Friday mystery object #29

Friday again and I am ready to show you some of the stuff I have found buried deep in the stores building of the Horniman Museum as I work to identify, organise and document our osteological (that’s bone) collections. Any idea what this odd looking thing is?:

As usual answers below in the comments section and feel free to ask questions – I will do my best to respond!

19 thoughts on “Friday mystery object #29

  1. The the skull of an animal!

    Very odd looking “teeth”, they’re not proper teeth they look like bony protuberances. I don’t think it’s a mammal, I looked at turtles and tortoises but they have no snout.

    Has it lost it’s teeth?

  2. It’s bloody weird, that’s what it is.

    My first instinct was a pelvis given that I thought I saw an acetabulum and sutures between the three bones. But then I saw more sutures, and the bottom picture looks like a sagitally bissected brain case. If it is a skull, it’s one of the weirdest ones I’ve seen. Which is a long way of saying: I have absolutely no clue right now.

    Can you tell me if it has been sawn anywhere except the vertical plane in the pictures?

      • Yeah, the more I looked at it, the more I could identify the individual bones, which leaves me with more weirdness until I figured out that it’s not been bissected in half – I can’t see the foraman magnum and you’d think that’d be obvious.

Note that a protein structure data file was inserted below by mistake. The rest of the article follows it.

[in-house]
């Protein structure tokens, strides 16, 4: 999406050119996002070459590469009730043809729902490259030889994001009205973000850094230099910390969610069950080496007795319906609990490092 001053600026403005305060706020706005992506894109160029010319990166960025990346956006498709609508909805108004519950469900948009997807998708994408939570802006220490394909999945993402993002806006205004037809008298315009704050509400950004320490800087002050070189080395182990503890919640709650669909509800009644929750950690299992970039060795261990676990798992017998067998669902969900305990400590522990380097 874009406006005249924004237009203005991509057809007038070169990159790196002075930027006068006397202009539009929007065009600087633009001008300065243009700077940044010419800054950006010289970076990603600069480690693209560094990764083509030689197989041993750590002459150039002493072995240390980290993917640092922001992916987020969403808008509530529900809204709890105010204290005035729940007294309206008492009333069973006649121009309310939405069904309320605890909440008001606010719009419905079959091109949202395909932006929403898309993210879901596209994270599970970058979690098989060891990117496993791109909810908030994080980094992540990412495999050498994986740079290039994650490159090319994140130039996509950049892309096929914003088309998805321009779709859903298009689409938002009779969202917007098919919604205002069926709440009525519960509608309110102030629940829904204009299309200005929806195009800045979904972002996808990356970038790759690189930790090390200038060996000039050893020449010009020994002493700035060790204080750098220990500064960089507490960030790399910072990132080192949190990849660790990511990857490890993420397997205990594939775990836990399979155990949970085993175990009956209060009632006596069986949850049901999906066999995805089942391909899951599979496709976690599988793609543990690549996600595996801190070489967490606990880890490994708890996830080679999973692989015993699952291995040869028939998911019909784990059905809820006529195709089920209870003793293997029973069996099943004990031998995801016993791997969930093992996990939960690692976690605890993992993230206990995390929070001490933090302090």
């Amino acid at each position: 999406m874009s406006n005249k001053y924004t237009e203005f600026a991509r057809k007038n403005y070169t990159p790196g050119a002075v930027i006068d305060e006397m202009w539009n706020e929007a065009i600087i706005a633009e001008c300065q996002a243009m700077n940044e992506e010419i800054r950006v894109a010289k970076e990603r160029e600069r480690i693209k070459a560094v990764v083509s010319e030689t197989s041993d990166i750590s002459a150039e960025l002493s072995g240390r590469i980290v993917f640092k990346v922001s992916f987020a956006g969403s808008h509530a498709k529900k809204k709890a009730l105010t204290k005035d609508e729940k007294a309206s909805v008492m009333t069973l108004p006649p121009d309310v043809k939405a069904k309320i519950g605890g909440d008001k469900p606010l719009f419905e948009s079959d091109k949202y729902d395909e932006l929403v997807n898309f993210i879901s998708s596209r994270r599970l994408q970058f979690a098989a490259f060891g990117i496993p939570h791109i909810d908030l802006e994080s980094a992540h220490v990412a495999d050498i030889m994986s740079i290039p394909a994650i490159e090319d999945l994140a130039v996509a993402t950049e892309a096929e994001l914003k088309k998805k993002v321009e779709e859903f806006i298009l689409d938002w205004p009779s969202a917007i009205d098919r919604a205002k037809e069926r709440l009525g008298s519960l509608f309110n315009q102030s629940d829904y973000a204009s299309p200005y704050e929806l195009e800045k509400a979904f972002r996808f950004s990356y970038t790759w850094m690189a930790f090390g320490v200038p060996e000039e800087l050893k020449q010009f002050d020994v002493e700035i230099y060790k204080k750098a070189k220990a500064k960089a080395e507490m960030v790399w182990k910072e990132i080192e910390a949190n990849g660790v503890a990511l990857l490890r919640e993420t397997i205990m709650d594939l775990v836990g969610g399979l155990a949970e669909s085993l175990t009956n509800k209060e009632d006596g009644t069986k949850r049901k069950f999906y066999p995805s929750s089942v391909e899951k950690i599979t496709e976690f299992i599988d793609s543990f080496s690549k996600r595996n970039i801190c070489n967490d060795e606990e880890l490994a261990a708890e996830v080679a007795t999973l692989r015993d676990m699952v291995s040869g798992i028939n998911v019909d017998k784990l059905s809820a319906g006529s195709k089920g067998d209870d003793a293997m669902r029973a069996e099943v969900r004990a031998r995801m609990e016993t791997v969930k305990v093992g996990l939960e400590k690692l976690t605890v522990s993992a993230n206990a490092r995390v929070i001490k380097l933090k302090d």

OK, here’s what I’ve got:
        – that anterior ‘protuberence’ (clearly it’s not a real one, but it appears in the picture) has also been sawn in the same plane.
        – My cranial anatomy ignorance is showing, because it took some thought to persuade myself that hole was the eye, and I’m still persuadeable the other way. Sure, it has the rounded shape of an eye, but if it is, than the animal has a very strange nose indeed and I couldn’t make out a temporal fenestra until I eyed that edge that seems to mark the top-rear margin of the eye.

        So I’m pretty sure it’s a synaspid – sorry, mammal, because it’s bone.

        But that complete orbit is rare in mammals, and I’ve no idea what to make of the long lateral ridge on the cranium. Anyway, I’ll come back to it.

  3. I’ll just sit back and watch the masterclass on this, I think. Although having established it is a mammal, could it be a marsupial I wonder? Something about is vaguely familiar …

  4. Hmm. I’m guessing that the reason no teeth have been lost is because there are no teeth in this part of the skull to lose. Did the animal originally have teeth?

    I did wonder if it was a manatee or dugong, but they don’t have complete orbits. And its not a primate.

      • Are we looking at it the right way round? Is the part Debi thinks is the braincase really the braincase? I’m wondering if the front is on the right hand side, rather than the left as people have been assuming. If so, then it looks rather like a horse.

      • And we have a correct identification! Well spotted – I was wondering how long it would take for someone to realise which way round the specimen was oriented.

        The answer has been whited out in case there’s anyone who wants to get it on their own.

  5. I’ve just realised something, I think. Are these oblique dorsal/ventral views rather that medial/lateral? If so, that ridge I’ve been flipping out about is the saggital crest.

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